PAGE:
Metadata While you can manually add metadata to Wiki Page Library, you can’t add the fields to the text layouts. This means users would have to edit the content of the page, then separately edit the properties of the page to enter metadata, which is not good for encouraging metadata entry. You can enable rating for the Wiki Page Library, but again, the only way for users to rate a page is to go to the View All Pages view of the library. With Enterprise Wiki you get Categories and Rating OOTB. These are placed on the OOTB page layouts,
Misc Shows “updated pages” on left navigation Reusable content, add a page from site actions menu

Both types of wikis are useful – it’s just a question of deciding which one to use in which situation.

Testing the publishing feature on a team site in SharePoint 2013

In the past, it was generally a bad idea to turn the publishing feature on within a team site. It could cause some very strange errors and it was confusing. It also points to that someone hadn’t really thought about how a site was going to be used and chosen the correct template accordingly – team sites and publishing sites are very different beasts.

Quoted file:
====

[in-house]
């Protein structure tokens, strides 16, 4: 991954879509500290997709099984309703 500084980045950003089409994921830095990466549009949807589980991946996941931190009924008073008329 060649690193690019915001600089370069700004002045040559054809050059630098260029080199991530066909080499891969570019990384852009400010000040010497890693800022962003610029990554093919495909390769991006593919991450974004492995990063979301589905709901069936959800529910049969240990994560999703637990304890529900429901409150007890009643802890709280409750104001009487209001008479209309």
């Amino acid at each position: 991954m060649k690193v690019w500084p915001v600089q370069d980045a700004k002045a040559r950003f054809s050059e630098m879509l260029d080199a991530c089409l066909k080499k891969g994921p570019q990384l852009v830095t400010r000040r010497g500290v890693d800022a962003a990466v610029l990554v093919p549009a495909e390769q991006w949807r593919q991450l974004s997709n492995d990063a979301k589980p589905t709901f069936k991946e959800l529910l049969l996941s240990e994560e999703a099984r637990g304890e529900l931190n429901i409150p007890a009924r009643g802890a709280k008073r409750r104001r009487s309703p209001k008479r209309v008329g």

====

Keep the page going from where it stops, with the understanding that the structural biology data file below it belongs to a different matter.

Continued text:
However, I was curious how well this worked and was implemented in SharePoint 2013.

Testing the team site

I created a new site collection based on the team site template – I’ll use the relative URL of /test1 in the rest of this post.

The default landing page was /test1/SitePages/Home.aspx – this is using the standard Site Pages library which is default for team sites.

Turning on publishing

To turn on the publishing functionality:

  1. Turn on the site collection feature “SharePoint Server Publishing Infrastructure”
  2. Turn on the site feature “SharePoint Server Publishing”

The biggest thing that happens is that you now have two page libraries in the site contents:

  • SitePages (team site pages)
  • Pages (publishing pages)

teamsite1

Testing the effect of the publishing feature

Now that the publishing feature was activated, I wanted to see what effect it had.

  • Site Actions -> Add a Page creates a page in the SitePages library
  • The homepage for the site is still /SitePages/Home.aspx

Conclusion: simply turning on the features made no change, besides creating a new Pages library.

Changing the homepage

SharePoint allows you to set a different page in your library to be the “homepage” – this is the page that SharePoint sends you to when going to the basic URL. Currently, if using “/test1”, the browser will go to /test1/SitePages/Home.aspx.

I created a new page in the Pages publishing library and set that to the Homepage.